Human-microorganism interactions play a key role in human health. However, the underlying molecular mechanisms remain poorly understood. Small-molecules that offer a functional readout of microbe-microbe-human relationship are of great interest for deeper understanding of the inter-kingdom crosstalk at the molecular level. Recent studies have demonstrated that small-molecules from gut microbiota act as ligands for specific human G protein-coupled receptors (GPCRs) and modulate a range of human physiological functions, offering a mechanistic insight into the microbe-human interaction. To this end, we focused on analysis of bacterial metabolites that are currently recognized to bind to GPCRs and are found to activate the known downstream signaling pathways. We further mapped the distribution of these molecules across the public mass spectrometry-based metabolomics data, to identify the presence of these molecules across body sites and their association with health status. By combining this with RNA-Seq expression and spatial localization of GPCRs from a public human protein atlas database, we inferred the most predominant GPCR-mediated microbial metabolite-human cell interactions regulating gut-immune-brain axis. Furthermore, by evaluating the intestinal absorption properties and blood-brain barrier permeability of the small-molecules we elucidated their molecular interactions with specific human cell receptors, particularly expressed on human intestinal epithelial cells, immune cells and the nervous system that are shown to hold much promise for clinical translational potential. Furthermore, we provide an overview of an open-source resource for simultaneous interrogation of bioactive molecules across the druggable human GPCRome, a useful framework for integration of microbiome and metabolite cataloging with mechanistic studies for an improved understanding of gut microbiota-immune-brain molecular interactions and their potential therapeutic use.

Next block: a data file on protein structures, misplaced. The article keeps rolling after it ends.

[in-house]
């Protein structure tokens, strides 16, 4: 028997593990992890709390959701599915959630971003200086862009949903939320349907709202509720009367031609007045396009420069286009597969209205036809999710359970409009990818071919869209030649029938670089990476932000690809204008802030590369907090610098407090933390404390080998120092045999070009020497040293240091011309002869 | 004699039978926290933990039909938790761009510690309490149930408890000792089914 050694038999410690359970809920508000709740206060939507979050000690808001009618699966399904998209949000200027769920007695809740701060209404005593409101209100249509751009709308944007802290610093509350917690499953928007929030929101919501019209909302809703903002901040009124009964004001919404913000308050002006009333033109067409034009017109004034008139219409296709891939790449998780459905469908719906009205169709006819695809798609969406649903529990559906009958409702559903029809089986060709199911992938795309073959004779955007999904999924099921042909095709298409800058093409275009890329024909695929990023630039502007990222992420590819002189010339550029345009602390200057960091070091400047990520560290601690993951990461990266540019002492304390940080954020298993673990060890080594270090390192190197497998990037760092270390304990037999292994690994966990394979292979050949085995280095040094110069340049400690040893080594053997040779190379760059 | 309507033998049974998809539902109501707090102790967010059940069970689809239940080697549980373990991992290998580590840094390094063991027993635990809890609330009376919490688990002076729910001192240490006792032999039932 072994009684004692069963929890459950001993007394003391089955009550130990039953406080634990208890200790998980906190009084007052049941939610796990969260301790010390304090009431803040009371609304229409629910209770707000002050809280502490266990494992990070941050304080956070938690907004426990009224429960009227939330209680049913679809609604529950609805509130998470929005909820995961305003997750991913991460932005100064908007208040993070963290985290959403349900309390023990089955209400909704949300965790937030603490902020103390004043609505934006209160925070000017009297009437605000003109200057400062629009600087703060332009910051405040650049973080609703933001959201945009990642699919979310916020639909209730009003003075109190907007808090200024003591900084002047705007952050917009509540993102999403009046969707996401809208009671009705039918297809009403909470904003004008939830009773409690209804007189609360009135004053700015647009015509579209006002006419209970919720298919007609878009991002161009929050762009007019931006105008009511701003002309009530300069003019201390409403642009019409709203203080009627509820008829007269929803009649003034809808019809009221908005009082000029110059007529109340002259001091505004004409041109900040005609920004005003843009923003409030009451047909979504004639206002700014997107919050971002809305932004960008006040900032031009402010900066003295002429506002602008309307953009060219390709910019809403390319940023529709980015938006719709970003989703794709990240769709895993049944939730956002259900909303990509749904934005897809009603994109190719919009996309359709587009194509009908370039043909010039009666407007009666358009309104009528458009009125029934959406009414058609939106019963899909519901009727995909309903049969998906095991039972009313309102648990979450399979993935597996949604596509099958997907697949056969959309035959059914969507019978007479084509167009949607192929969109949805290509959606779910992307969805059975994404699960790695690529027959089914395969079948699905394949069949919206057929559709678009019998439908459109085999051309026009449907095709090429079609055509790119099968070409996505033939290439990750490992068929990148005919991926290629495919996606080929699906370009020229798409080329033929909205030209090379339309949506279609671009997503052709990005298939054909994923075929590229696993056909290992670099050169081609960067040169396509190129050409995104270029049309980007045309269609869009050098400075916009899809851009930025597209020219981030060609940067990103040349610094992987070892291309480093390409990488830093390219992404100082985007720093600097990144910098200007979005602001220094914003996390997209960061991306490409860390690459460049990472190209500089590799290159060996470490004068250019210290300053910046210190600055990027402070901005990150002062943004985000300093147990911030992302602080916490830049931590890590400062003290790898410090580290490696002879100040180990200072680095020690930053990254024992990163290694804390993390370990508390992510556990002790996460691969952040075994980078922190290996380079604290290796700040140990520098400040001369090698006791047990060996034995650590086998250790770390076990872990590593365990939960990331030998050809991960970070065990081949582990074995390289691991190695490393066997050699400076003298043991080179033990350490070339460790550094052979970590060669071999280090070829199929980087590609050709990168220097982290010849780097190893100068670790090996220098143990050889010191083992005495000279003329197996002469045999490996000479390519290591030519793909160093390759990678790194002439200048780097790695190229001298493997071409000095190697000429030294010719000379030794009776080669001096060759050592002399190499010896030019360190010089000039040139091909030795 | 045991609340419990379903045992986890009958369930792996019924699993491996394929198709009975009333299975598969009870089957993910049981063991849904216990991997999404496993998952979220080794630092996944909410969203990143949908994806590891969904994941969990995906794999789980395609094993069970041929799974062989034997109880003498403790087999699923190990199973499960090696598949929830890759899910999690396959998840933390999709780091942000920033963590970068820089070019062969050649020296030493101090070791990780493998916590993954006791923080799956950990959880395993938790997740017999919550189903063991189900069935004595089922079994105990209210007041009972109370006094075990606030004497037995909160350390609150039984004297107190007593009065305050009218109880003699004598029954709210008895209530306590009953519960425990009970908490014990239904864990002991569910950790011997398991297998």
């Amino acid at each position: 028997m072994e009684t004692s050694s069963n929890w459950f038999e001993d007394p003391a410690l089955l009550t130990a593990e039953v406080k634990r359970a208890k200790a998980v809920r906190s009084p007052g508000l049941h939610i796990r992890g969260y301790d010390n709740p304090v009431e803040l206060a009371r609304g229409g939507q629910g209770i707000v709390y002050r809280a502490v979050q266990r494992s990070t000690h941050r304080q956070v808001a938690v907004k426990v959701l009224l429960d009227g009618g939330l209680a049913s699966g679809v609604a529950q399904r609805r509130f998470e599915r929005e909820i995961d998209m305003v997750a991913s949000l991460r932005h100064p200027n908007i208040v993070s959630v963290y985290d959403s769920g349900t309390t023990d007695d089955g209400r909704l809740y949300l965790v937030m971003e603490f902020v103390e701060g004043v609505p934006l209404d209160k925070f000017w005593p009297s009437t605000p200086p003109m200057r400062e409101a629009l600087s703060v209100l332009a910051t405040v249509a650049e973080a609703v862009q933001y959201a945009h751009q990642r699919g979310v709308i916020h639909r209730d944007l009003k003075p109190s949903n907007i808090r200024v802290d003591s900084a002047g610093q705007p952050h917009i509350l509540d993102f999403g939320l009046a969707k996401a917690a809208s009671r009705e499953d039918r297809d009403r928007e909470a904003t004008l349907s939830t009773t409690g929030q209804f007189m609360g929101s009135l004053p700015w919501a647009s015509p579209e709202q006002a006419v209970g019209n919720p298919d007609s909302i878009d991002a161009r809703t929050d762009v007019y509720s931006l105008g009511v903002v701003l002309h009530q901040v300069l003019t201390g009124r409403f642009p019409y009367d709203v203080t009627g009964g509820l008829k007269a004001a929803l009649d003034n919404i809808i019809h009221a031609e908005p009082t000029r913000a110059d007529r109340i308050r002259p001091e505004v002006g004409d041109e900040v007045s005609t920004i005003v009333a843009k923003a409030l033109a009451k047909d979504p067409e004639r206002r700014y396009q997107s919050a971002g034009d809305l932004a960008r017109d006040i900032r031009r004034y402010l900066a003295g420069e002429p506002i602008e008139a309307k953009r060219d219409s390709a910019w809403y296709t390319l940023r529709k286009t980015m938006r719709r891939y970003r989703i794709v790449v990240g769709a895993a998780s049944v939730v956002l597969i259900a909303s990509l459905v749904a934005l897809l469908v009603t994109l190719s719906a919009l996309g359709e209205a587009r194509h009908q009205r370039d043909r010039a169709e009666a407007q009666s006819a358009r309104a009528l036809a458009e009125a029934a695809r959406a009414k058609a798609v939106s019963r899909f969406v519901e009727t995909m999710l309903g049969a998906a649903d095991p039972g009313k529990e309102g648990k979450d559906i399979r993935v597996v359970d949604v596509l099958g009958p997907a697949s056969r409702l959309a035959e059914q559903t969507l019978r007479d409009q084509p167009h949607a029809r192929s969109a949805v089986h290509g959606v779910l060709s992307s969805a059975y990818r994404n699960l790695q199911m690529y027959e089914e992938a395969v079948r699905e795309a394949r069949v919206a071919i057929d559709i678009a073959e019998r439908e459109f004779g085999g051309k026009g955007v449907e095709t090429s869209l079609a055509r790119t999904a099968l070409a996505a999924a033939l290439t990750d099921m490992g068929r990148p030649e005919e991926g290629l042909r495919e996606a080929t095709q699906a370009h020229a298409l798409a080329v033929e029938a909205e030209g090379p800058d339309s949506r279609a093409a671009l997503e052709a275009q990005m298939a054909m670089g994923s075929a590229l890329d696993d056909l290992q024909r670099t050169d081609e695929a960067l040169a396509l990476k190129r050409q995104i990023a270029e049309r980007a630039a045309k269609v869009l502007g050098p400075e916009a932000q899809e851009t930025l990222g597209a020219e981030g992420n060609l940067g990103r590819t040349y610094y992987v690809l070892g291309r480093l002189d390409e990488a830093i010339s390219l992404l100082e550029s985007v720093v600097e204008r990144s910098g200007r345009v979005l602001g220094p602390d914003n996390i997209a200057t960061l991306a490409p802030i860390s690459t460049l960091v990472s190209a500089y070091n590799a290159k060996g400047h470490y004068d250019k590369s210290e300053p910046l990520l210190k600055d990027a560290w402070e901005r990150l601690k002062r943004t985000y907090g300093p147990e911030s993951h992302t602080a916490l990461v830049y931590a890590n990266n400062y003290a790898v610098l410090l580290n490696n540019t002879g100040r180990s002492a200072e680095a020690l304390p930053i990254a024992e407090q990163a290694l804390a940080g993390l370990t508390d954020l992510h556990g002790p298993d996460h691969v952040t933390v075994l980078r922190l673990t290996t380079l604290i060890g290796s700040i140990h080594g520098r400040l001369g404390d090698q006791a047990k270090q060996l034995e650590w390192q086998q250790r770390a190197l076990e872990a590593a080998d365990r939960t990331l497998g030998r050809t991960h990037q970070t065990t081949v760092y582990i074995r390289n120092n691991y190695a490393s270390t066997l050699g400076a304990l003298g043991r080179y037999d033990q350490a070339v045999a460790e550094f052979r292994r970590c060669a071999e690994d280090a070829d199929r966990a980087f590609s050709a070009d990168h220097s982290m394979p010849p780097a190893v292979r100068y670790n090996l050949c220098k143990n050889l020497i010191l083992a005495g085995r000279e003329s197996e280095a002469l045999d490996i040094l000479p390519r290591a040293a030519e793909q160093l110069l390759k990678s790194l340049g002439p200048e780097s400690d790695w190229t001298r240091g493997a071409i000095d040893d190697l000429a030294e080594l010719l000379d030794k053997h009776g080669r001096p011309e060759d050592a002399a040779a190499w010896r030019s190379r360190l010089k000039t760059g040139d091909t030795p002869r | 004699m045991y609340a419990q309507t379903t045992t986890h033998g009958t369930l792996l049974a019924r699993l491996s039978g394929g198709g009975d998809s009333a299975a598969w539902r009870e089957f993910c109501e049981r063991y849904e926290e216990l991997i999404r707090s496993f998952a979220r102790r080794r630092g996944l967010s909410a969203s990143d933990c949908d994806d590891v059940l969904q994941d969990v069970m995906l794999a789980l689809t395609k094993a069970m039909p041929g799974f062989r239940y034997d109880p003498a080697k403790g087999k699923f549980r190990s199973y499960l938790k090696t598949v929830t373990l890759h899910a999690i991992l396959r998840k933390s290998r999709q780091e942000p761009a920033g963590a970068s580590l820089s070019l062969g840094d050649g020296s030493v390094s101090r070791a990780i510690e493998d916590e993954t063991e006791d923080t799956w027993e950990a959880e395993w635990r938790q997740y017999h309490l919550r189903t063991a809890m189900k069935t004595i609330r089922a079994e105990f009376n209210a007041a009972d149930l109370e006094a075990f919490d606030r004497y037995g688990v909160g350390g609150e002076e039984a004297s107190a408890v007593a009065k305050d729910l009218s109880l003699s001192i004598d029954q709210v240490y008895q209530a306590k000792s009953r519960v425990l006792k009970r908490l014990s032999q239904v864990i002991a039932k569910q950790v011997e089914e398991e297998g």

Gajender Aleti, Emily A. Troyer, Suzi Hong, G protein-coupled receptors: A target for microbial metabolites and a mechanistic link to microbiome-immune-brain interactions, Brain, Behavior, & Immunity - Health, Volume 32, 2023, 100671, ISSN 2666-3546, https://doi.org/10.1016/j.bbih.2023.100671.